Companies will be able to buy Gigabit Wi-Fi gear in 2014, but they may not get Gigabit Wi-Fi data rates.
Companies will be able to buy plenty of Gigabit Wi-Fi gear in 2014, but they may not get Gigabit Wi-Fi data rates.
Gigabit Wi-Fi, which refers to the IEEE 802.11ac almost-standard, can vary widely in data rates depending not only on its implementation in a radio, but also on how far a client is from an access point or hotspot. It runs only in the 5-GHz band, which in theory propagates less well compared to the crowded, channel-challenged 2.4-GHz band.
Eric Geier reviewed a selection of 11ac USB adapters and a PCI Express card for Network World, and his tests vividly show the range issues. “In terms of performance, when tested at a distance of 25 feet from our access point, with one wall in between, our top performer was the ASUS [PCIE] card, with a maximum throughput of 280Mbps and an average of 169Mbps,” he writes. “That’s pretty fast, but not close to the Gigabit speeds promised by the 802.11ac standard. However, when we moved the laptop to within a foot of the access point, performance skyrocketed to 800Mbps.”
Enterprise WLAN vendors are introducing aggressively priced 802.11ac access points, and more and more dongles and mobile devices have this newest version of Wi-Fi. Market researchers are forecasting rapid growth in 2014.
IDC says about 249,000 11ac enterprise-class access points shipped in 2013, with revenues of about $130 million. “That’s barely a dent in the market,” says Nolan Greene, IDC research analyst. The dent will be much bigger in 2014: IDC forecasts 1.6 million units, and about $700 million in revenues.
Enterprise 11ac access points will constitute about 10% of the market in 2014, compared to below 5% in 2013, says Chris DePuy, vice president of wireless LAN research for Dell’Oro Group. Third quarter 2013 sales jumped 10% with new entrants, such as Ubiquiti Networks.
The bulk of the buying will be what’s called “Wave 1” 11ac, with a maximum data rate of 1.3Gbps if the radios support three spatial streams, use 80-MHz channels, and are pretty close together. However, most of the early client-side implementations in laptops (and potentially tablets) support two or, in the case of smartphones, one spatial stream. As a result, performance is well under 1.3Gbps but still up to roughly double what’s possible today with 802.11n connections in optimal conditions.
Wave 2 products, due out late in 2014, will include a number of tweaks and additions, including multi-user MIMO, that will double the maximum possible data rate to 6.9Gbps.
Enterprises may lead the drive to 11ac, motivated by attractive pricing. DePuy points out that “it appears that vendors are pricing 11ac relatively closer to 11n than the [price] differential between 11n and 11a/g several years ago.”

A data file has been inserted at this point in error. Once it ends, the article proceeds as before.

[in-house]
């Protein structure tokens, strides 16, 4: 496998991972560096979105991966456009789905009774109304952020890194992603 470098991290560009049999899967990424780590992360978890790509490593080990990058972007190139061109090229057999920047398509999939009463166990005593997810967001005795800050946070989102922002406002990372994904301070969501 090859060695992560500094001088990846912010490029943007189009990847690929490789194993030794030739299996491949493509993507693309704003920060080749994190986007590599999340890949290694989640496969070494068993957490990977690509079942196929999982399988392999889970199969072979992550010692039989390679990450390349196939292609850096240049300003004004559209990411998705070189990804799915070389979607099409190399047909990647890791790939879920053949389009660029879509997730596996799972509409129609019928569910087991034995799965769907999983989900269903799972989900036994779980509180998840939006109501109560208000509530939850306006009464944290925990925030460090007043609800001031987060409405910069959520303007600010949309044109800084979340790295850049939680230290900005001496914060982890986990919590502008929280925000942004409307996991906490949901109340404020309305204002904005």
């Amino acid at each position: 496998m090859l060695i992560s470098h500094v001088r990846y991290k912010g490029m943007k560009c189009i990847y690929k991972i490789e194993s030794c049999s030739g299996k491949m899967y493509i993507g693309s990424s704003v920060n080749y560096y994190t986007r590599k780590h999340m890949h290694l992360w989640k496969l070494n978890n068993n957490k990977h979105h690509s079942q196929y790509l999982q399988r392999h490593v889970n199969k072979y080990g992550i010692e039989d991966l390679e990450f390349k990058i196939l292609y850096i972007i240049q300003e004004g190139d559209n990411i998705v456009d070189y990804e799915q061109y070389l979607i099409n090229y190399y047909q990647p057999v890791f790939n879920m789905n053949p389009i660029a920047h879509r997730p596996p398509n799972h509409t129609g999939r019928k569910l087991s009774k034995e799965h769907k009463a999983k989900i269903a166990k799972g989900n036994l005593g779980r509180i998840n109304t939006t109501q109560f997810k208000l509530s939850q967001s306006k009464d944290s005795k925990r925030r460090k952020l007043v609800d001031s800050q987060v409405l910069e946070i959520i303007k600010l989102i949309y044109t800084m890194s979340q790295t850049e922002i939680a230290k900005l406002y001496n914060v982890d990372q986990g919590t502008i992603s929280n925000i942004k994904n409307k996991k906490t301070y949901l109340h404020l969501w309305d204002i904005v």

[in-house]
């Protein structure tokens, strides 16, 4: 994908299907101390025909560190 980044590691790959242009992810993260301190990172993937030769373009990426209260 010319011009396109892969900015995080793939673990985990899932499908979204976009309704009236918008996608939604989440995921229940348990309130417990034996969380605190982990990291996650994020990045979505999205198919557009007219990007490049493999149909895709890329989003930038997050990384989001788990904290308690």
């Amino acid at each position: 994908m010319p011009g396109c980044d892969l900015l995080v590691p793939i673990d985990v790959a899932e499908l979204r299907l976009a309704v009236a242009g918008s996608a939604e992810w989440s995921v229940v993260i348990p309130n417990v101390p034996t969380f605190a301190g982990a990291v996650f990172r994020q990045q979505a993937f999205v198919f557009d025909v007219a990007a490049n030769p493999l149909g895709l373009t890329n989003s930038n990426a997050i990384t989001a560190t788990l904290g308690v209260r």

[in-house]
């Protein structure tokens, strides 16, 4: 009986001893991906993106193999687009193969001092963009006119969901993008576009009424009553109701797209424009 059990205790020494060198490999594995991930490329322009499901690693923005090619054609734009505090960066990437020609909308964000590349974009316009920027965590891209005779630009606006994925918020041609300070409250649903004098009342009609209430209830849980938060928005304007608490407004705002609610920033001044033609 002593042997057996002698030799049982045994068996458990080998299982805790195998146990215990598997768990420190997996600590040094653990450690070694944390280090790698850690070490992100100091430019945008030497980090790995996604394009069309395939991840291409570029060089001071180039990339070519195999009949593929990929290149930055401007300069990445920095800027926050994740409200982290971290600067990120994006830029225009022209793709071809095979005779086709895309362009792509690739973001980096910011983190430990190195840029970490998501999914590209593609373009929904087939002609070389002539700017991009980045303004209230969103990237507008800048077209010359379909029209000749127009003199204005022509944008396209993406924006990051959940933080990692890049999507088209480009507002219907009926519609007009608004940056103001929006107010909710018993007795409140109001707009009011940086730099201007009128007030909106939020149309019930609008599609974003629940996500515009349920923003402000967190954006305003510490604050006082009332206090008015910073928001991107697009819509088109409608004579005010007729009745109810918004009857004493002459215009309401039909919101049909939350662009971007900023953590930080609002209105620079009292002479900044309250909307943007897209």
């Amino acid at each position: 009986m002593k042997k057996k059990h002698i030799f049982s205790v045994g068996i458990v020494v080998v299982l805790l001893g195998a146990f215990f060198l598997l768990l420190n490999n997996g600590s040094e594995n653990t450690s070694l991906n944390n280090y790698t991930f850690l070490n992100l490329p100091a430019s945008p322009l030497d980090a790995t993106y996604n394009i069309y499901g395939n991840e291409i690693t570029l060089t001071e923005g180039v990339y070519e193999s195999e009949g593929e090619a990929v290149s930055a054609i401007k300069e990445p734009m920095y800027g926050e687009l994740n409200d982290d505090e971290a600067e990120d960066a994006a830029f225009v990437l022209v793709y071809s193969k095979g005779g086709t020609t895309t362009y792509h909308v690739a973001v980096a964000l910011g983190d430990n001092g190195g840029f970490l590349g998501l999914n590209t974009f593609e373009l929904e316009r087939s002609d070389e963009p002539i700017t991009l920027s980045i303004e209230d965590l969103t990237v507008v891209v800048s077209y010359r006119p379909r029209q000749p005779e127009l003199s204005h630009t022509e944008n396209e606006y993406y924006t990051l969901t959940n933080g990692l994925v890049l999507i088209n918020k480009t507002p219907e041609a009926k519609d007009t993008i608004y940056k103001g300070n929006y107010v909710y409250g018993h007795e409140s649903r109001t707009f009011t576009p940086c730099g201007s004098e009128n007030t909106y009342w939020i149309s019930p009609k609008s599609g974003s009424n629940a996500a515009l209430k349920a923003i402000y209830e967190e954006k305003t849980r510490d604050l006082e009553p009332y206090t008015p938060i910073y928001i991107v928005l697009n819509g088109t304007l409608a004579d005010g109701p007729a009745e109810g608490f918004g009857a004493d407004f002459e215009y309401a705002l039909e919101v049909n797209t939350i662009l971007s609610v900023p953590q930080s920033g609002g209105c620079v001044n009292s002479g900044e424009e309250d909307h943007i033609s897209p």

In other words, companies can double their network capacity for, in many cases, only slightly more than what they’re paying today for 11n access points. That makes 11ac attractive in “green field” projects, such as new college campus buildings or, in the case of Royal Caribbean, new cruise ships. It also makes 11ac attractive for selective deployment in high-density areas – locations with lots of clients, or high traffic volumes, or both.
The cruise line plans to deploy Meru Networks’ 11ac access points as the standard in all new ships, starting in 2014, and phase in 11ac as network upgrades come due on existing ships, says Greg Martin, IT director for Royal Caribbean Cruises, located in Miami. (Related story: Cruise line plans 11ac network upgrades for stem-to-stern Wi-Fi)
University of Houston, Texas, has piloted Meru 11ac gear in a very dense common area for students, with about 540 wireless connections at the peak period. They needed more than just coverage: they needed to assure adequate throughput, in this case 5Mbps per student minimum, says David Johnson, UH’s executive director of technology services and support. That’s easier to achieve with the larger “data pipe” that 11ac offers compared to 11n, he says.
Another reason for aggressive 11ac rollouts is that even 11n clients see substantial boosts in performance. UH’s tests in the common area found that 11n radios were gaining about 30% in performance when running on the 11ac infrastructure.
Enterprises may have to upgrade to Gigabit Ethernet switches in the nearby wiring closets, but not many are facing, yet, backend network upgrades. And at some point in 2014, some enterprise IT groups will face cabling choices as they look at new construction, or renovations, in the face of Wave 2 11ac products.
So in 2014, end users who want the fastest speeds, and who buy an adapter or a mobile device such as Apple MacBook Air or Samsung Galaxy S 4 with 11ac built-in, may find a growing number of 11ac hotspots and networks. And 11n users who haven’t made the switch will end up benefiting, too, as 11ac increasingly becomes the infrastructure of choice.